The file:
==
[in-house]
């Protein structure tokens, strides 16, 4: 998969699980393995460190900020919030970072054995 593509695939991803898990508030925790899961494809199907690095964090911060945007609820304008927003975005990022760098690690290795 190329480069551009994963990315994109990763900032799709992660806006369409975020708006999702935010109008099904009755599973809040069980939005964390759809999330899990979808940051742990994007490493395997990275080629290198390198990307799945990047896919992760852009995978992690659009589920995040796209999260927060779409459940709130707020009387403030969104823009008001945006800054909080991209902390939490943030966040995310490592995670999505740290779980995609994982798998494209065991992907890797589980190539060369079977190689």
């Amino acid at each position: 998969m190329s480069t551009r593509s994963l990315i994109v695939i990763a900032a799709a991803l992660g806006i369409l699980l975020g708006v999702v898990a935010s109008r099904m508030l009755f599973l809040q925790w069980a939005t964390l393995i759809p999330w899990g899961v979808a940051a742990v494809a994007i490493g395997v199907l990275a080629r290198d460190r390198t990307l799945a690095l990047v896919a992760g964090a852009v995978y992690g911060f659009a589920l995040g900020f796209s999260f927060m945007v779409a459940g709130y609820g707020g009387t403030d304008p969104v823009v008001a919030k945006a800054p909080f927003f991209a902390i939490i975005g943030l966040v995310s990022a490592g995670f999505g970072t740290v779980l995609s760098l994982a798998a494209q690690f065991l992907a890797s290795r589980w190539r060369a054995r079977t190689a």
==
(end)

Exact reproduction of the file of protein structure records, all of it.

[in-house]
């Protein structure tokens, strides 16, 4: 998969699980393995460190900020919030970072054995 593509695939991803898990508030925790899961494809199907690095964090911060945007609820304008927003975005990022760098690690290795 190329480069551009994963990315994109990763900032799709992660806006369409975020708006999702935010109008099904009755599973809040069980939005964390759809999330899990979808940051742990994007490493395997990275080629290198390198990307799945990047896919992760852009995978992690659009589920995040796209999260927060779409459940709130707020009387403030969104823009008001945006800054909080991209902390939490943030966040995310490592995670999505740290779980995609994982798998494209065991992907890797589980190539060369079977190689």
């Amino acid at each position: 998969m190329s480069t551009r593509s994963l990315i994109v695939i990763a900032a799709a991803l992660g806006i369409l699980l975020g708006v999702v898990a935010s109008r099904m508030l009755f599973l809040q925790w069980a939005t964390l393995i759809p999330w899990g899961v979808a940051a742990v494809a994007i490493g395997v199907l990275a080629r290198d460190r390198t990307l799945a690095l990047v896919a992760g964090a852009v995978y992690g911060f659009a589920l995040g900020f796209s999260f927060m945007v779409a459940g709130y609820g707020g009387t403030d304008p969104v823009v008001a919030k945006a800054p909080f927003f991209a902390i939490i975005g943030l966040v995310s990022a490592g995670f999505g970072t740290v779980l995609s760098l994982a798998a494209q690690f065991l992907a890797s290795r589980w190539r060369a054995r079977t190689a």